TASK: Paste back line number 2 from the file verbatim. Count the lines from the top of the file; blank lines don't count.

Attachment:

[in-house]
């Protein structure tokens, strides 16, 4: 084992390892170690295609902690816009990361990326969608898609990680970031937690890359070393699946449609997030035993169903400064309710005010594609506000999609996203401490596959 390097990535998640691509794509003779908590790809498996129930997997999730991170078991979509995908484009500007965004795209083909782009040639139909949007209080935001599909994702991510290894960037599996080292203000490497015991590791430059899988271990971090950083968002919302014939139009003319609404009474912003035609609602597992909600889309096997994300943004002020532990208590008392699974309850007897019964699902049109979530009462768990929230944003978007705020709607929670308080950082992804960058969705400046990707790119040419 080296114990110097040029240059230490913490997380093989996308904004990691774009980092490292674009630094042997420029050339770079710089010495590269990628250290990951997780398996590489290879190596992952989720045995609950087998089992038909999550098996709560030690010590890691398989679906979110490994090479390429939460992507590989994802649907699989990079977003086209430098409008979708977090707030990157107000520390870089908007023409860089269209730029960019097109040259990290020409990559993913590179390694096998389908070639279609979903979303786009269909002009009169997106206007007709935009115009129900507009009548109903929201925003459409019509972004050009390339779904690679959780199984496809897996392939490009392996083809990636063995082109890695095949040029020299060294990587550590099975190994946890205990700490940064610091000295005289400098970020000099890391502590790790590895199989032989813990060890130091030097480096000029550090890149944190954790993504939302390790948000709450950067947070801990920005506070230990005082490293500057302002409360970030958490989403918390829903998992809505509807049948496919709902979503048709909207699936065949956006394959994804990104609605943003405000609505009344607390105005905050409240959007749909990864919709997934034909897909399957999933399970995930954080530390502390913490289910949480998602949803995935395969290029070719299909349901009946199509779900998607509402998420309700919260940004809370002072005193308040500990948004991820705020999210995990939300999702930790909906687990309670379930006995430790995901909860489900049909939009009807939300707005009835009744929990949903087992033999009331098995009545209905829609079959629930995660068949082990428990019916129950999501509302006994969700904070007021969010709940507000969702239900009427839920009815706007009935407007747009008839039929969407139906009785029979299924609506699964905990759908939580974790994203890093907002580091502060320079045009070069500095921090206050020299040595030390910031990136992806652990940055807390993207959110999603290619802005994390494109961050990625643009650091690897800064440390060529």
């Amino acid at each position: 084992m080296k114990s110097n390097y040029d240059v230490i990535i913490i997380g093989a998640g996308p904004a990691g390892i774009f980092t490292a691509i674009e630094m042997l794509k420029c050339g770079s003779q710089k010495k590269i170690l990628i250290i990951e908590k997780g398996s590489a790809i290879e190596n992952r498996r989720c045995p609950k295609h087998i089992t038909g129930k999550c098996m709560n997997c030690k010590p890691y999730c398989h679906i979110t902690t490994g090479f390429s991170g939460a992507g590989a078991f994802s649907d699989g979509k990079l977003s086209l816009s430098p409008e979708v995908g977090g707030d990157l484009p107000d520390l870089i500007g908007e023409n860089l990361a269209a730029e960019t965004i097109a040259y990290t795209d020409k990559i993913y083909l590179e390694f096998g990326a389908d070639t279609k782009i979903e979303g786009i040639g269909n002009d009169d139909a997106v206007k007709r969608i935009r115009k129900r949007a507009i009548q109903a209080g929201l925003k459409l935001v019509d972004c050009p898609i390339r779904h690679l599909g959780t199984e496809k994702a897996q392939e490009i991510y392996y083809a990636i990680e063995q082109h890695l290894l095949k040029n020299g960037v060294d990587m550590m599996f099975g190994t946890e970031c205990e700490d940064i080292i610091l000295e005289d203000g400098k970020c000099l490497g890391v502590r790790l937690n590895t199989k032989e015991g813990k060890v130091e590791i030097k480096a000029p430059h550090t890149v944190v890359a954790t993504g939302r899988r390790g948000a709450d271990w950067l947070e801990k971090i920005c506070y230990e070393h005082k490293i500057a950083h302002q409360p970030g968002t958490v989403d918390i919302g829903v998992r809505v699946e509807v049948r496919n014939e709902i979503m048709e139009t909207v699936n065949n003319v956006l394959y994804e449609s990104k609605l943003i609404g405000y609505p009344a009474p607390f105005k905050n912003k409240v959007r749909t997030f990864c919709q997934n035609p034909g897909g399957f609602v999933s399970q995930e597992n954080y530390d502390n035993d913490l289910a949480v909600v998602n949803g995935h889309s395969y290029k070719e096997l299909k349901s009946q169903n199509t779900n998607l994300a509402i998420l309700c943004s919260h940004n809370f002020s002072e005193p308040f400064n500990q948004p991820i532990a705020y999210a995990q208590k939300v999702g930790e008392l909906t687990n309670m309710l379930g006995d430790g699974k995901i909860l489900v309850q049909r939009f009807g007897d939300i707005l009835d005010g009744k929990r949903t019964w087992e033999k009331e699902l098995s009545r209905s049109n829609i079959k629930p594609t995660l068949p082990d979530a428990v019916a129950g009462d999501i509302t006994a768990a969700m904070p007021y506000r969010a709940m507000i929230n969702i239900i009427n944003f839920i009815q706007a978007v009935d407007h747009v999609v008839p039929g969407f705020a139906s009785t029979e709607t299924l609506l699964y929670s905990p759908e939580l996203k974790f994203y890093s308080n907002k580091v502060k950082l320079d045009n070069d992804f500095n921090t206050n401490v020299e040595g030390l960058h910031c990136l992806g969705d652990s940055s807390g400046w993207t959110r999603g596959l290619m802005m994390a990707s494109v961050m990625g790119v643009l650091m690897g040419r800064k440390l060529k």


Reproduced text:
């Protein structure tokens, strides 16, 4: 084992390892170690295609902690816009990361990326969608898609990680970031937690890359070393699946449609997030035993169903400064309710005010594609506000999609996203401490596959 390097990535998640691509794509003779908590790809498996129930997997999730991170078991979509995908484009500007965004795209083909782009040639139909949007209080935001599909994702991510290894960037599996080292203000490497015991590791430059899988271990971090950083968002919302014939139009003319609404009474912003035609609602597992909600889309096997994300943004002020532990208590008392699974309850007897019964699902049109979530009462768990929230944003978007705020709607929670308080950082992804960058969705400046990707790119040419 080296114990110097040029240059230490913490997380093989996308904004990691774009980092490292674009630094042997420029050339770079710089010495590269990628250290990951997780398996590489290879190596992952989720045995609950087998089992038909999550098996709560030690010590890691398989679906979110490994090479390429939460992507590989994802649907699989990079977003086209430098409008979708977090707030990157107000520390870089908007023409860089269209730029960019097109040259990290020409990559993913590179390694096998389908070639279609979903979303786009269909002009009169997106206007007709935009115009129900507009009548109903929201925003459409019509972004050009390339779904690679959780199984496809897996392939490009392996083809990636063995082109890695095949040029020299060294990587550590099975190994946890205990700490940064610091000295005289400098970020000099890391502590790790590895199989032989813990060890130091030097480096000029550090890149944190954790993504939302390790948000709450950067947070801990920005506070230990005082490293500057302002409360970030958490989403918390829903998992809505509807049948496919709902979503048709909207699936065949956006394959994804990104609605943003405000609505009344607390105005905050409240959007749909990864919709997934034909897909399957999933399970995930954080530390502390913490289910949480998602949803995935395969290029070719299909349901009946199509779900998607509402998420309700919260940004809370002072005193308040500990948004991820705020999210995990939300999702930790909906687990309670379930006995430790995901909860489900049909939009009807939300707005009835009744929990949903087992033999009331098995009545209905829609079959629930995660068949082990428990019916129950999501509302006994969700904070007021969010709940507000969702239900009427839920009815706007009935407007747009008839039929969407139906009785029979299924609506699964905990759908939580974790994203890093907002580091502060320079045009070069500095921090206050020299040595030390910031990136992806652990940055807390993207959110999603290619802005994390494109961050990625643009650091690897800064440390060529």